In just three years of operation, iGPS says it has revolutionized the way goods are being shipped throughout the North American supply chain.
Its 100 percent recyclable pallets are 30 percent lighter than pallets made of wood and are vastly better for the environment.
» IWLA Asks FDA To Maintain 3PL Responsibility Over Recalled Food Products
Joel D. Anderson, president and chief executive officer of the International Warehouse Logistics Association, Des Plaines, IL, asked the U.S. Food and Drug Administration to clarify a recently issued draft regulatory guidance regarding the reporting of adulterated food product by third-party logistics providers.
The FDA guidance document implements the requirements of the Reportable Food Registry and the reporting of adulterated food products. IWLA’s letter specifically responds to FDA’s request for recommendations for determining when a food product has been transferred in the supply chain.
“Whether or not an article of food has been transferred from customer to the 3PL warehouse is a significant issue for the 3PL industry,” Anderson said in a July 26 letter to FDA. He urged the agency to make clear in its written guidance that a transfer of product occurs upon transfer of ownership, not upon transfer of possession.
“A 3PL never takes title to or ownership of the products in the warehouse—rather he serves as a logistics intermediary in the supply chain,” Anderson says. “Although the customer ships product to a 3PL warehouse to be held until further direction, no transfer of legal title of the food has occurred. Accordingly, we recommend that FDA clarify in the guidance document that ‘transfer’ occurs upon change of ownership, not a change in physical possession or control.”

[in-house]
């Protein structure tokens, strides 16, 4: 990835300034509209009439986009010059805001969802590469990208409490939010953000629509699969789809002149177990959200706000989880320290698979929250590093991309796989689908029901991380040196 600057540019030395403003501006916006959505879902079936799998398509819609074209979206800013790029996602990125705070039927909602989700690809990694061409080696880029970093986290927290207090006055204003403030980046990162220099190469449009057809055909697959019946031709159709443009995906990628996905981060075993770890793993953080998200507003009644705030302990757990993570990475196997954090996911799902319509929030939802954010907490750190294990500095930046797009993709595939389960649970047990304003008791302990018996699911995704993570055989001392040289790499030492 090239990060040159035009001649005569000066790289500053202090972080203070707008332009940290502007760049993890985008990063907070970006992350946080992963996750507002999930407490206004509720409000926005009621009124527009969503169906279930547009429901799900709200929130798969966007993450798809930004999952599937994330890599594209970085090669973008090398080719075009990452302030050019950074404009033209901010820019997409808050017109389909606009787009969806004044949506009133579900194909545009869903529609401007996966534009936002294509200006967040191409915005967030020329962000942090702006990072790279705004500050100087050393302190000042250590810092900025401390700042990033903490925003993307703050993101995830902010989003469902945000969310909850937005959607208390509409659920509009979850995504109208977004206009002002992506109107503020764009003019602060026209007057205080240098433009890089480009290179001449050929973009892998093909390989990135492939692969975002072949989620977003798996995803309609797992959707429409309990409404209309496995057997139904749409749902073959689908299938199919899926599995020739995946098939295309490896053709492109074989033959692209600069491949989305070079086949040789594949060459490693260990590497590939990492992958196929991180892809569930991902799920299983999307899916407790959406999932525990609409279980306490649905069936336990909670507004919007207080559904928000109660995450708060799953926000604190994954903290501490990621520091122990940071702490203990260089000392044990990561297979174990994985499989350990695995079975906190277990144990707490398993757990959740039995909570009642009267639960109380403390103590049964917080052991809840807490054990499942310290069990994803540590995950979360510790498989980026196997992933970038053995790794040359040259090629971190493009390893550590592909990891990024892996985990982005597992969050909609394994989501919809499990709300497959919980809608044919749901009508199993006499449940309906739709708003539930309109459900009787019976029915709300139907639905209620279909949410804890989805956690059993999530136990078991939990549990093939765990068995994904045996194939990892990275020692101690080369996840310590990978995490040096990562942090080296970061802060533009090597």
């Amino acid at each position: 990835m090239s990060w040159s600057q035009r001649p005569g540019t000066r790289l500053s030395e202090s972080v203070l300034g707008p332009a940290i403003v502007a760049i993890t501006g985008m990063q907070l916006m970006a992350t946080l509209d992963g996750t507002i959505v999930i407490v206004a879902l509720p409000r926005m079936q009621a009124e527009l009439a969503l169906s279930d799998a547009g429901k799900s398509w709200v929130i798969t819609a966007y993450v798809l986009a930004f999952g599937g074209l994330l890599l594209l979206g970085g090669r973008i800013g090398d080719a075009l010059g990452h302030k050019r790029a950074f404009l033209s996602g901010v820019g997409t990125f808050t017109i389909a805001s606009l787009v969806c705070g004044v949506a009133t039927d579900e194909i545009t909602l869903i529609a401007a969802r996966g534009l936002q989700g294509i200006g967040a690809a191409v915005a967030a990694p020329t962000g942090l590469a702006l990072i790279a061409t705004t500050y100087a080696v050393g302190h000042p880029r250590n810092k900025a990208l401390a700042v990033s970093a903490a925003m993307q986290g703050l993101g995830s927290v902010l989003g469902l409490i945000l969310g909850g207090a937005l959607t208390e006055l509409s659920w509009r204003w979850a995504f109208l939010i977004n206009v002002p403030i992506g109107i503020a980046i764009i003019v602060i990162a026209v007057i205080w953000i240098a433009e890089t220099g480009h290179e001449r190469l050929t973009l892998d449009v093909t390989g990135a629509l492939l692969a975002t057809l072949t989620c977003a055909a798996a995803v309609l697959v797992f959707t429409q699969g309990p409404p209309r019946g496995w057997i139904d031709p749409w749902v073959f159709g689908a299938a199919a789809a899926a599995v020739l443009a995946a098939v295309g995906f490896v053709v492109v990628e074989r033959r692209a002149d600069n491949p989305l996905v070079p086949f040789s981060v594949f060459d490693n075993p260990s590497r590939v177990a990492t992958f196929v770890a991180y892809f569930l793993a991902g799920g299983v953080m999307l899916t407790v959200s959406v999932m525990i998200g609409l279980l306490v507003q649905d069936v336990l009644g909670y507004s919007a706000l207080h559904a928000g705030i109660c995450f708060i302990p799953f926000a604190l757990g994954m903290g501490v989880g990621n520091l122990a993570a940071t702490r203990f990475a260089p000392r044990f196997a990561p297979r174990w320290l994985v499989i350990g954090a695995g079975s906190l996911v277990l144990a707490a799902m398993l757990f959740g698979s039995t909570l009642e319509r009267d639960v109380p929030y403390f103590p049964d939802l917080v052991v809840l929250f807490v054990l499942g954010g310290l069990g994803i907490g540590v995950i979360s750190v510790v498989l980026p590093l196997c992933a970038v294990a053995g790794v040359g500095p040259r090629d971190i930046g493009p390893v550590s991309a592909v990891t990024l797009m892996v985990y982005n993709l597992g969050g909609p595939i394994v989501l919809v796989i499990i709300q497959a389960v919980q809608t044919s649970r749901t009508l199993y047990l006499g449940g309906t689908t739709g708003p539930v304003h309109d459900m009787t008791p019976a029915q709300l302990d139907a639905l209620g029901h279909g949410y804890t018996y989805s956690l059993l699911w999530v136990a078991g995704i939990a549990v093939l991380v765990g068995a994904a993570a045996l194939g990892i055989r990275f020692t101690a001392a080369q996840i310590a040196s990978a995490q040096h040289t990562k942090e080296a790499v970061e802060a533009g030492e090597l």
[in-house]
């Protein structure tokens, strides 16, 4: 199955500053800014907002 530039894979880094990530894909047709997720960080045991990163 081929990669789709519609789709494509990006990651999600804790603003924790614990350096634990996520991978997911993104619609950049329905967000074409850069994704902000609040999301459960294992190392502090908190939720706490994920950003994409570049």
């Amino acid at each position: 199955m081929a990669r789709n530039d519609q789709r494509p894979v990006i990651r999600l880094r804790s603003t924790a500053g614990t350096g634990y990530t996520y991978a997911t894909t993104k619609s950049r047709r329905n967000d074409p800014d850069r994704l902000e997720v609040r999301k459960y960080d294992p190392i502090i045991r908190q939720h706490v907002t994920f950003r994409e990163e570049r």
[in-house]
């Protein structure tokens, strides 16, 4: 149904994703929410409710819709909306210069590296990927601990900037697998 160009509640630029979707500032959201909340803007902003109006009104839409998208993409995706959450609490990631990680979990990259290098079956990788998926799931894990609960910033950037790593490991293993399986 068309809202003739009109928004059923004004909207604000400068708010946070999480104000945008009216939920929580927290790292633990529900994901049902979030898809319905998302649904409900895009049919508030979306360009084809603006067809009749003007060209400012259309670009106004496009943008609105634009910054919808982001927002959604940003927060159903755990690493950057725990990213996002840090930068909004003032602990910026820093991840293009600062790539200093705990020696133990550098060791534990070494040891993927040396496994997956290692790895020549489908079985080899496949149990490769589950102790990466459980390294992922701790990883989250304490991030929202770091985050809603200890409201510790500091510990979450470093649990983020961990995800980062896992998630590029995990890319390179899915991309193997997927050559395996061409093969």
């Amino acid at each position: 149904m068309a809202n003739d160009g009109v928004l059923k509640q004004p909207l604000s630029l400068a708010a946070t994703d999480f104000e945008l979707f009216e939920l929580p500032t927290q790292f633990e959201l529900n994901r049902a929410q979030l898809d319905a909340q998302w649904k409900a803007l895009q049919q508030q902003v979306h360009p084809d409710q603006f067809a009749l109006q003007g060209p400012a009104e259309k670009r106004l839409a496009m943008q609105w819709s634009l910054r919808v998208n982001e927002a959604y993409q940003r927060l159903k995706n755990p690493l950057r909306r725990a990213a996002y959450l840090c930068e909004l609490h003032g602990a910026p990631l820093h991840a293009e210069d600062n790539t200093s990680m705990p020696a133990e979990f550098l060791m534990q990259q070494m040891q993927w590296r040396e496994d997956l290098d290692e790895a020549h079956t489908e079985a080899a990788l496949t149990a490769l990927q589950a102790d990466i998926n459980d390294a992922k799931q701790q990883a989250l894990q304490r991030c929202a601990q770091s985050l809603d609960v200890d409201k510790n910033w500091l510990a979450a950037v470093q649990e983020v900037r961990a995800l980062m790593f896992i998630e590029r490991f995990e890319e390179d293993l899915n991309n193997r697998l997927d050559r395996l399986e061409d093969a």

He points out that the guidance issued by FDA correctly maintains the statutory standard holding a report is not required if the adulteration originated with the responsible party, which detected the adulteration prior to any transfer and corrected the adulteration or destroyed the article of food.
This clarification of the reference to “transfer” in the guidance that IWLA seeks would allow the customer of the 3PL warehouse to correct or destroy the adulterated product through contractual arrangements governed by the Uniform Commercial Code, Anderson said.
» Sysco Acquires Lincoln Poultry & Egg Co.
Sysco Corp., Houston, has acquired Lincoln Poultry & Egg Co., a broadline foodservice distributor based in Lincoln, NE. The management team and employees of Lincoln Poultry will become employees of Sysco.
“Lincoln Poultry’s high-quality operation and deep customer relationships represent an excellent growth opportunity for Sysco,” says Mike Green, Sysco’s executive vice president, foodservice operations.
Lincoln started as a fresh poultry and egg distribution business in 1957. It serves more than 800 customers which are primarily located throughout the central United States.
» ATA Supports Efforts To Reduce Truck Idling
The American Trucking Association and several of its affiliates support the Diesel Idle Reduction Campaign headed by the Metropolitan Washington Council of Governments (COG), in partnership with the District Department of the Environment, District Department of Transportation and Maryland Department of the Environment.
The aim of the campaign, which was launched on July 13, is to reduce discretionary idling, improve public health and protect the environment. The program is aligned with the goals of ATA’s Sustainability Initiative.
ATA launched its six-prong campaign in 2008, with one goal being the reduction of both discretionary and non-discretionary idling. Discretionary idling, the type being targeted by COG’s campaign, occurs when drivers leave engines running during their rest periods to provide heat or air conditioning for the sleeper compartment, keep the engine warm during cold weather and provide electrical power for their appliances.
Non-discretionary idling, which can be reduced by improvements to our national highway system that alleviate bottlenecks, occurs when vehicles are stuck in congested traffic.